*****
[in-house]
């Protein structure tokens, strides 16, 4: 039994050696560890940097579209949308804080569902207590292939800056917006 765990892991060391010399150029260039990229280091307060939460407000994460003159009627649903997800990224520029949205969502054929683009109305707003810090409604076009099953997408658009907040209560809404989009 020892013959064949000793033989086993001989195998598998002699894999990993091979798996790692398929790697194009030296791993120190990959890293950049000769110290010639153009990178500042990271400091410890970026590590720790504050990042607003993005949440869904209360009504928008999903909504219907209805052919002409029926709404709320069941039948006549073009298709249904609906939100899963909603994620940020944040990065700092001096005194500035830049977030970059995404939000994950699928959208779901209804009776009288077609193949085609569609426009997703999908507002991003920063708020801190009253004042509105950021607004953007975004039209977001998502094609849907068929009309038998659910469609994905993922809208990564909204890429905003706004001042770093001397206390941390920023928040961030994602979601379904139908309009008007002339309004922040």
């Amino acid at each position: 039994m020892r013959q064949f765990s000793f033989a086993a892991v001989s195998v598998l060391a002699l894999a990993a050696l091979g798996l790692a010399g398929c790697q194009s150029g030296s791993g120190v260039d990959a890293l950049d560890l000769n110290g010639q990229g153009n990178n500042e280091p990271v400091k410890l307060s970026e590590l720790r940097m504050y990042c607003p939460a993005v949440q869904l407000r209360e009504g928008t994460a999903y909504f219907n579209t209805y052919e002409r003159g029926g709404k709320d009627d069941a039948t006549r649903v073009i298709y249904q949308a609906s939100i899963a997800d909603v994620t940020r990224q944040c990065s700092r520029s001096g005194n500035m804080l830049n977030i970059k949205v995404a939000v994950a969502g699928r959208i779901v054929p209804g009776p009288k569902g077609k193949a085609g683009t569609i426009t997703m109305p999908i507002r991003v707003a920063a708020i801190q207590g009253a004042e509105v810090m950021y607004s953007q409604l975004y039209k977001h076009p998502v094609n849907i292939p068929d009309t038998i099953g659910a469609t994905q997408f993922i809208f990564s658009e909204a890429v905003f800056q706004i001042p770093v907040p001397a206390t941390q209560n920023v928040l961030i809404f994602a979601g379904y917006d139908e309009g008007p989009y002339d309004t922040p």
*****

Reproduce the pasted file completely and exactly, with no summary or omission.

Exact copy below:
[in-house]
């Protein structure tokens, strides 16, 4: 039994050696560890940097579209949308804080569902207590292939800056917006 765990892991060391010399150029260039990229280091307060939460407000994460003159009627649903997800990224520029949205969502054929683009109305707003810090409604076009099953997408658009907040209560809404989009 020892013959064949000793033989086993001989195998598998002699894999990993091979798996790692398929790697194009030296791993120190990959890293950049000769110290010639153009990178500042990271400091410890970026590590720790504050990042607003993005949440869904209360009504928008999903909504219907209805052919002409029926709404709320069941039948006549073009298709249904609906939100899963909603994620940020944040990065700092001096005194500035830049977030970059995404939000994950699928959208779901209804009776009288077609193949085609569609426009997703999908507002991003920063708020801190009253004042509105950021607004953007975004039209977001998502094609849907068929009309038998659910469609994905993922809208990564909204890429905003706004001042770093001397206390941390920023928040961030994602979601379904139908309009008007002339309004922040």
């Amino acid at each position: 039994m020892r013959q064949f765990s000793f033989a086993a892991v001989s195998v598998l060391a002699l894999a990993a050696l091979g798996l790692a010399g398929c790697q194009s150029g030296s791993g120190v260039d990959a890293l950049d560890l000769n110290g010639q990229g153009n990178n500042e280091p990271v400091k410890l307060s970026e590590l720790r940097m504050y990042c607003p939460a993005v949440q869904l407000r209360e009504g928008t994460a999903y909504f219907n579209t209805y052919e002409r003159g029926g709404k709320d009627d069941a039948t006549r649903v073009i298709y249904q949308a609906s939100i899963a997800d909603v994620t940020r990224q944040c990065s700092r520029s001096g005194n500035m804080l830049n977030i970059k949205v995404a939000v994950a969502g699928r959208i779901v054929p209804g009776p009288k569902g077609k193949a085609g683009t569609i426009t997703m109305p999908i507002r991003v707003a920063a708020i801190q207590g009253a004042e509105v810090m950021y607004s953007q409604l975004y039209k977001h076009p998502v094609n849907i292939p068929d009309t038998i099953g659910a469609t994905q997408f993922i809208f990564s658009e909204a890429v905003f800056q706004i001042p770093v907040p001397a206390t941390q209560n920023v928040l961030i809404f994602a979601g379904y917006d139908e309009g008007p989009y002339d309004t922040p």